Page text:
user_ip inet NOT NULL,
  user_data jsonb NOT NULL,

  PRIMARY KEY (company_id, id),
  FOREIGN KEY (company_id, ad_id)
    REFERENCES ads (company_id, id)
);

CREATE TABLE impressions (
  id bigserial,
  company_id bigint,
  ad_id bigint,
  seen_at timestamp without time zone NOT NULL,
  site_url text NOT NULL,
  cost_per_impression_usd numeric(20,10),
  user_ip inet NOT NULL,
  user_data jsonb NOT NULL,

  PRIMARY KEY (company_id, id),
  FOREIGN KEY (company_id, ad_id)
    REFERENCES ads (company_id, id)
);

You can see the newly created tables in the list of tables now in psql by running:

\dt

Multi-tenant applications can enforce uniqueness only per tenant, which is why all primary and foreign keys include the company ID.

Shard tables across nodes

A hyperscale deployment stores table rows on different nodes based on the value of a user-designated column. This "distribution column" marks which tenant owns which rows.

Let's set the distribution column to be company_id, the tenant identifier. In psql, run these functions:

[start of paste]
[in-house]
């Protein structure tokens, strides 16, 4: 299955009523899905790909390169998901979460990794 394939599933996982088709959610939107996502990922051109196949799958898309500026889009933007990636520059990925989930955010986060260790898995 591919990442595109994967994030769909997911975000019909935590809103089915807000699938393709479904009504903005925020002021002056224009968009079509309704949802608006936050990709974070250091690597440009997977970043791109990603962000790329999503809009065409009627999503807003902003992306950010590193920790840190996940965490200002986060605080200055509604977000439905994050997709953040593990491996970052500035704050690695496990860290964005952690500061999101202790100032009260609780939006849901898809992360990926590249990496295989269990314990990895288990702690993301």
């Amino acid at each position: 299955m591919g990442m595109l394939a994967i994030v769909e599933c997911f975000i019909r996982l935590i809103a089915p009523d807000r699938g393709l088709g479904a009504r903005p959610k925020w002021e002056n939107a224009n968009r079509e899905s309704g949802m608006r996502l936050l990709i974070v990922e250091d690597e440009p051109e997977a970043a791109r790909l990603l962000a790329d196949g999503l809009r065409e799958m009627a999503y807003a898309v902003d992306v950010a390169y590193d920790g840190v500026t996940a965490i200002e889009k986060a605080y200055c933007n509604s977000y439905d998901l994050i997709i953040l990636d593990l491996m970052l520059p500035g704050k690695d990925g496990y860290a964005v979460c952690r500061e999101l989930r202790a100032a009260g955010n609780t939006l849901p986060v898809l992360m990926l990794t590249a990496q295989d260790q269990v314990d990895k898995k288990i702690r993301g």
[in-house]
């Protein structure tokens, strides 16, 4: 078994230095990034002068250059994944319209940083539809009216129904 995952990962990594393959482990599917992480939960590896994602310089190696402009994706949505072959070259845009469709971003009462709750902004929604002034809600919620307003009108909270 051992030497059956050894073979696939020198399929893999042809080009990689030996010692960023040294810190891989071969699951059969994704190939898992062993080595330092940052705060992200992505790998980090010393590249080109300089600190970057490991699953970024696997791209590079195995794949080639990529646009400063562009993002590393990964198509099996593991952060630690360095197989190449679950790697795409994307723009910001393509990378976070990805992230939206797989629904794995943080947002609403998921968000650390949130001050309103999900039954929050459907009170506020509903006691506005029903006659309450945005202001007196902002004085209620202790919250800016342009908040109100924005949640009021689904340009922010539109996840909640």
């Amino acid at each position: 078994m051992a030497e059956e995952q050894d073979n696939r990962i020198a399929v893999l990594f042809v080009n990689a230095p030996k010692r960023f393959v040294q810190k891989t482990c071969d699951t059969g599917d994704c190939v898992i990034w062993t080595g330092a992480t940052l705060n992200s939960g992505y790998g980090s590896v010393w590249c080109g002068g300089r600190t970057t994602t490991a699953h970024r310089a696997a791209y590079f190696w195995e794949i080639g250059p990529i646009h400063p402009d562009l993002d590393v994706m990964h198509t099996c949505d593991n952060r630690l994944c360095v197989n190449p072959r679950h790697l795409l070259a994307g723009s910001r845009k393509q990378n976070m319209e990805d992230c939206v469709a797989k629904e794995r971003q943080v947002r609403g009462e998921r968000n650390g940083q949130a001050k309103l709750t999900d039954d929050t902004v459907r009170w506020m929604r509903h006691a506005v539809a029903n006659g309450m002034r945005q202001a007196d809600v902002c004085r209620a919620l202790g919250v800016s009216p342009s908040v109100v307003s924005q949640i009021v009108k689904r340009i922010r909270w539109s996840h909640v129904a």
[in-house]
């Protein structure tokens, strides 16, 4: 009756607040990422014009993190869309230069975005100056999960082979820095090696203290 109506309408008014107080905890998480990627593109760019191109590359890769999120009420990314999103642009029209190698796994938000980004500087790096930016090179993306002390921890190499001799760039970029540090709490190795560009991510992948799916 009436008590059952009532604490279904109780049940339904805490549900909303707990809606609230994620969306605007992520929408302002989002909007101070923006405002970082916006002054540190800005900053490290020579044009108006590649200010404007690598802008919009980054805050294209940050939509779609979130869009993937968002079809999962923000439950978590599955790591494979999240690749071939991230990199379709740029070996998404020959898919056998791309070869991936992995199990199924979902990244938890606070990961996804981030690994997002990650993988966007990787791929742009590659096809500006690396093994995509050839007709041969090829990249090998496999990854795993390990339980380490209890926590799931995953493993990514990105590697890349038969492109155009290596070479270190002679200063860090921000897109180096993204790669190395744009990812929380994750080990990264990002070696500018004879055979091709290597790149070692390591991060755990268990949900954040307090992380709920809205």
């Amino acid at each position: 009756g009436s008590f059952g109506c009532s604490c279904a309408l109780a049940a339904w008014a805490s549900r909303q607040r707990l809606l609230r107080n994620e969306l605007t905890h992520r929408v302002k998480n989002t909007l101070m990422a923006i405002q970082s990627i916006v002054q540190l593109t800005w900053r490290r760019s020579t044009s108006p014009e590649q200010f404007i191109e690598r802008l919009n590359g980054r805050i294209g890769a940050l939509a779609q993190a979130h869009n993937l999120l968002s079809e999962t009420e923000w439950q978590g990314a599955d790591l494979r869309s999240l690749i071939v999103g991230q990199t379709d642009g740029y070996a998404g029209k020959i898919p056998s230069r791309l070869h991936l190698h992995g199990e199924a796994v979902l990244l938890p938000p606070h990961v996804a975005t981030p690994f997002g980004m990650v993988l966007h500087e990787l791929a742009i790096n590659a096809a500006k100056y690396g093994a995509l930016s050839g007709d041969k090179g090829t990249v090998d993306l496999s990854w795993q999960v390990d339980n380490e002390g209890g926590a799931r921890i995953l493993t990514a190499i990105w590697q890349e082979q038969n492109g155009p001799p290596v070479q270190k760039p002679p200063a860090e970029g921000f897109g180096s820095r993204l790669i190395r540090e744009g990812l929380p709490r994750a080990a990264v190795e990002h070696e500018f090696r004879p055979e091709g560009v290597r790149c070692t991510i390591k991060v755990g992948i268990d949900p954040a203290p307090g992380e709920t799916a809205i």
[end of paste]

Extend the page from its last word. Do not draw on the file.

SELECT create_distributed_table('companies',   'id');
SELECT create_distributed_table('campaigns',   'company_id');
SELECT create_distributed_table('ads',         'company_id');
SELECT create_distributed_table('clicks',      'company_id');
SELECT create_distributed_table('impressions', 'company_id');

Important

Distributing tables is necessary to take advantage of Hyperscale performance features. If you don't distribute tables then worker nodes can't help run queries involving those tables.

Ingest sample data

Outside of psql now, in the normal command line, download sample data sets:

for dataset in companies campaigns ads clicks impressions geo_ips; do
  curl -O https://examples.citusdata.com/mt_ref_arch/${dataset}.csv
done

Back inside psql, bulk load the data. Be sure to run psql in the same directory where you downloaded the data files.

SET CLIENT_ENCODING TO 'utf8';

\copy companies from 'companies.csv' with csv